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embedded media norms

From: Robert J Burns <rob@robburns.com>
Date: Fri, 22 Aug 2008 19:48:58 +0300
Message-Id: <AF3727BE-09F8-4551-954C-C0F73D7F004E@robburns.com>
To: HTML WG <public-html@w3.org>

Just to summarize a sub-thread discussion I had with Dave SInger, here  
are the normative statements I think HTML5 needs to say about embedded  
media. After carefully reading all of the messages in these alt  
related threads, I see very few cogent statements that might  
constitute criticisms of these norms. I'd be interested in hearing  
criticisms of these norms, focussing on these norms from the  
perspective of crafters of this specification rather than how anyone  
might individually respond to these norms. Certainly we need to  
discuss advantages, disadvantages and hardships such norms would  
create for users, authors, UA implementors whether authoring,  
conformance checkers or whatever, but it the discussion should stay  
focussed on the formulation of the HTML5 draft. So here are the norms:

  * the IMG element MUST include a role attribute with at least one  
suitable non-text media role keyword[1]
  * the IMG element MUST include an alt attribute (though its value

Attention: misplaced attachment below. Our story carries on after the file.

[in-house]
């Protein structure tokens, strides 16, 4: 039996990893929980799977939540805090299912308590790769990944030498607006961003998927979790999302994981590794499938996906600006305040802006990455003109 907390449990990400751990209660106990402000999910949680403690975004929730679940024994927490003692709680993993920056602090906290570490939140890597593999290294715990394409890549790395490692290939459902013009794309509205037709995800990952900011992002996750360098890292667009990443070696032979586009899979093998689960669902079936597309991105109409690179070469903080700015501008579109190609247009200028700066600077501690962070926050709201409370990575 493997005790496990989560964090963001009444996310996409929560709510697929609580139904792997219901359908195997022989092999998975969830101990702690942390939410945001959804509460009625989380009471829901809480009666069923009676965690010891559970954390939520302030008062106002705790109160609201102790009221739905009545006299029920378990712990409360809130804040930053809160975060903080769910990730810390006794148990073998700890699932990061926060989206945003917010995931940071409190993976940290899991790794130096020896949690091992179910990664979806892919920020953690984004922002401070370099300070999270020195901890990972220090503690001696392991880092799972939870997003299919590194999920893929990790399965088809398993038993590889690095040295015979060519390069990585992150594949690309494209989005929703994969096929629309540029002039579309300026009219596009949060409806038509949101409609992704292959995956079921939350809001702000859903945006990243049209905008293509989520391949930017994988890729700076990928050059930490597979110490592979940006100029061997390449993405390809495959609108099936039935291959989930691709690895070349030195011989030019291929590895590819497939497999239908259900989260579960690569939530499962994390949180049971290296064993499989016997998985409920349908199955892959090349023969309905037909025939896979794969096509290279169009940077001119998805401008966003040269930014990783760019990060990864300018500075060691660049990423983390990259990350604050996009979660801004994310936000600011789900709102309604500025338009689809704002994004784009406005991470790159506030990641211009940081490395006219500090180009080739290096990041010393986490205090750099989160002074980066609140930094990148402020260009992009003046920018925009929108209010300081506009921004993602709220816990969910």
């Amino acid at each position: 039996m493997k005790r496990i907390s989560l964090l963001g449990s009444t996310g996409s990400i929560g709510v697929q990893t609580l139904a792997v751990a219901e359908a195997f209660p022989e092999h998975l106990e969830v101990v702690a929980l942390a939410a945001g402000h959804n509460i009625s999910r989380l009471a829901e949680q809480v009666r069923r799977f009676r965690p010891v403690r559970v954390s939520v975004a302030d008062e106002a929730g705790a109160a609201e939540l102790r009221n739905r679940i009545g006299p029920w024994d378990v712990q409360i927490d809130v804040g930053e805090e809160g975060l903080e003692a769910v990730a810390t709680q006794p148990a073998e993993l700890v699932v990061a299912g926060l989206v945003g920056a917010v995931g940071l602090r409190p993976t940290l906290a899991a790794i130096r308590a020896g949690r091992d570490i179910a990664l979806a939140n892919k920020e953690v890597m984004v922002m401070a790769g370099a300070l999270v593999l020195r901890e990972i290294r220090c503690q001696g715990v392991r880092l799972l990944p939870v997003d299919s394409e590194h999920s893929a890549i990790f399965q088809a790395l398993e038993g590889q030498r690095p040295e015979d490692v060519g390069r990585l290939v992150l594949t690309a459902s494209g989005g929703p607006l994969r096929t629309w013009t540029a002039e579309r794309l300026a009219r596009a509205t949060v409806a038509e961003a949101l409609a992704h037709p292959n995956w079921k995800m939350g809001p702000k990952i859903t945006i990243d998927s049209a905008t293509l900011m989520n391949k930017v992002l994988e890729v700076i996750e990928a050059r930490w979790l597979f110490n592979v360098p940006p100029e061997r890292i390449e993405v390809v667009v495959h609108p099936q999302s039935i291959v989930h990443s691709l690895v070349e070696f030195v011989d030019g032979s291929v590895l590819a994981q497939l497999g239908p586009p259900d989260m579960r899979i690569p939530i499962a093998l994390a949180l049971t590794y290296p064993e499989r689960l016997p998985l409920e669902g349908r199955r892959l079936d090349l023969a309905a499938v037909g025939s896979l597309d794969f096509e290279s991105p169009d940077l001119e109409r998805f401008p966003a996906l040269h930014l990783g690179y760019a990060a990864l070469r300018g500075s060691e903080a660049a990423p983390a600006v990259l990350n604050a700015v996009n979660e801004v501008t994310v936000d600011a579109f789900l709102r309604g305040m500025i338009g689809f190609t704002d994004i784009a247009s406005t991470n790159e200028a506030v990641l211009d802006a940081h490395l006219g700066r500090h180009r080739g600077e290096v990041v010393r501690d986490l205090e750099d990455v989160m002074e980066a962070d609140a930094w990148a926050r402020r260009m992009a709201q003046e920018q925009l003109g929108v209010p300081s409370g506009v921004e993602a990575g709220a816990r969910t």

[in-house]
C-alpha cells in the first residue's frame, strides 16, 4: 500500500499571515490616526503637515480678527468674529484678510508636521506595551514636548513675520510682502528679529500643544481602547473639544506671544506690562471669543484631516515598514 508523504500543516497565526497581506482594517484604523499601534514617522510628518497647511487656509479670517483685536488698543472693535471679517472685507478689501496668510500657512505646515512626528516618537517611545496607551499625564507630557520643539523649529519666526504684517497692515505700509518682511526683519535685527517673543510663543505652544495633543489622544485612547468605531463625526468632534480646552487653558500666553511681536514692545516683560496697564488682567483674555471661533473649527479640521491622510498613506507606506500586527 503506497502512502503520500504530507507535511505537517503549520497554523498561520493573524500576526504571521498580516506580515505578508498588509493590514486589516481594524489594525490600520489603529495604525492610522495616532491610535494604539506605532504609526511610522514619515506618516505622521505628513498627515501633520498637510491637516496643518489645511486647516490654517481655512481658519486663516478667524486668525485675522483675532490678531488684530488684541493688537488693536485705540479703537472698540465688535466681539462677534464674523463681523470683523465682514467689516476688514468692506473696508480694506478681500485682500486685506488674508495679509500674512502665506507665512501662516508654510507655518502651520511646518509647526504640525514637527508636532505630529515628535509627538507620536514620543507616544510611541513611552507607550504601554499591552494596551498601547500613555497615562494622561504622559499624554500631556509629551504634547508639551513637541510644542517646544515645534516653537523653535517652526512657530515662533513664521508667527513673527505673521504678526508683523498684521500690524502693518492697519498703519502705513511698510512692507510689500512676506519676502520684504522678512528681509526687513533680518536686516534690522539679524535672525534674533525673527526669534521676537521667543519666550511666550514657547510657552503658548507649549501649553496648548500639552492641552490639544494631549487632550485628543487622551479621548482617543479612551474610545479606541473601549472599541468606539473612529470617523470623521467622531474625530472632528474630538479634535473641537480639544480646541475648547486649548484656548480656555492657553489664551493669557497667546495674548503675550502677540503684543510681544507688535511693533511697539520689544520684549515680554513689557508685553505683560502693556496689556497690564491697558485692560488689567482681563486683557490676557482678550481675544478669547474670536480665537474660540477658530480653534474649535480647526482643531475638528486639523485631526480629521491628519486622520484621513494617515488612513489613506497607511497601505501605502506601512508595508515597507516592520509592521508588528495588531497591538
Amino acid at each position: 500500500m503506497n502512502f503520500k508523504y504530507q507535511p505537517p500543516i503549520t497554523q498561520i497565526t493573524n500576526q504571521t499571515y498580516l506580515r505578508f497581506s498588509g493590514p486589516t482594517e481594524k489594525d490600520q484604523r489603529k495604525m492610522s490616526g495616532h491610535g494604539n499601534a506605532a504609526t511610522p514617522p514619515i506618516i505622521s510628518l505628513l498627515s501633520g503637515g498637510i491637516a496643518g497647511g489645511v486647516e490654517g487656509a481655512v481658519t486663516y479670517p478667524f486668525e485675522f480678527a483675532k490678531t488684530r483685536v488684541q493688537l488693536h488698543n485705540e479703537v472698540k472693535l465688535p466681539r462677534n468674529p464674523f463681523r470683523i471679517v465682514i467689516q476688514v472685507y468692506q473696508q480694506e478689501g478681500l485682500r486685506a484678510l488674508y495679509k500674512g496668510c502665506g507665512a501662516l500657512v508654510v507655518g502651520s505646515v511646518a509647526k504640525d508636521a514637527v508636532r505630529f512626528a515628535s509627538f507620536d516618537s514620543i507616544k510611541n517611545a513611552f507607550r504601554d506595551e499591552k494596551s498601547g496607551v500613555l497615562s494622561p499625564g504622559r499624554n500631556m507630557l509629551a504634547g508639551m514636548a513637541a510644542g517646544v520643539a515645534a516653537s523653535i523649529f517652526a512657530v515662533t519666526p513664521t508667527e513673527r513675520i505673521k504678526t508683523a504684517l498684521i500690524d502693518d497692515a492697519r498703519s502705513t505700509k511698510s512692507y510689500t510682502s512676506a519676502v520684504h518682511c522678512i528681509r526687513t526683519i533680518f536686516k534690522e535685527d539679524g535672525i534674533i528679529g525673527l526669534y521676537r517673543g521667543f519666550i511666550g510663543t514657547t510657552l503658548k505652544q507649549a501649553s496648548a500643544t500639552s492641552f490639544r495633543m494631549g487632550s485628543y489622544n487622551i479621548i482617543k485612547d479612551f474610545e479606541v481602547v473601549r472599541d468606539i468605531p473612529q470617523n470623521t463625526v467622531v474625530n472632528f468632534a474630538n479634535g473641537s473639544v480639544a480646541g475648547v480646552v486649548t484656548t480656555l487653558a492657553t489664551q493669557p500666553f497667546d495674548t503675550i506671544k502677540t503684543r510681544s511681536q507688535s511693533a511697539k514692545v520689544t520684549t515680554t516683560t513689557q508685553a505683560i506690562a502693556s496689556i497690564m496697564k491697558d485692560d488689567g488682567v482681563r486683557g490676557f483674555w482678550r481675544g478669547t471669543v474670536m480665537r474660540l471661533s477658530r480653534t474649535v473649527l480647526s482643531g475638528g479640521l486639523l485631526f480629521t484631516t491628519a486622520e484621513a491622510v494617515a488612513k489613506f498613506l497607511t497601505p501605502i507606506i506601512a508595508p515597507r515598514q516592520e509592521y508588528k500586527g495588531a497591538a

may be null in certain circumstances)
  * authors MUST include suitable alt text for each image embedded  
with the IMG element and authors SHOULD follow WCAG guidelines in  
composing suitable alt text
  * authoring tools SHOULD follow ATAG in assisting authors providing  
suitable alt text and MAY automatically generate default alt text in  
cases where it is possible (e.g., the replacement of an image of  
richly styled text by plain text)
  * authoring tools MUST NOT add any text that is a placeholder for  
alt text (e.g., "this is an image")
  * authors MUST NOT add any text that is a placeholder for
alt text (e.g., "this is an image")

To me these norms are simple to author. They guide authors in creating  
markup that is compatible with legacy UA (especially assistive  
technology). These norms allow authoring tools to generate gully  
conforming HTML5 (at least in terms of machine verifiable conforming  
which is all an authoring tool can guarantee). These norms also  
provide UAs with unambiguous differentiation between decorative images  
and images with missing text equivalents.

An authoring tool (such as Flickr) following these norms will produce  
machine verifiable conforming documents and can provide suitable  
warnings and guidance to its users for higher levels of conformance  
(those beyond machine verifiability that no authoring tool can  
guarantee). For example, a user might include a heading wrapped in  
bold tags, but there's nothing flikr can do to prevent that. The  
author has to take responsibility for that sort of thing. Though flikr  
can provide help tools and other assistance to minimize that sort of  
non-conforming documents, like alt='' when it should be  
alt='<something useful>', there's nothing more we or anyone should  
expect of flikr in terms of confomance.

Any criticisms or objections?

Take care,
Rob

[1]: <http://esw.w3.org/topic/PF/XTech/HTML5/RoleAttribute#head-610fd0a42b1d8af2253378db31d9d28bd22988b9 
 >
Received on Friday, 22 August 2008 16:49:42 GMT

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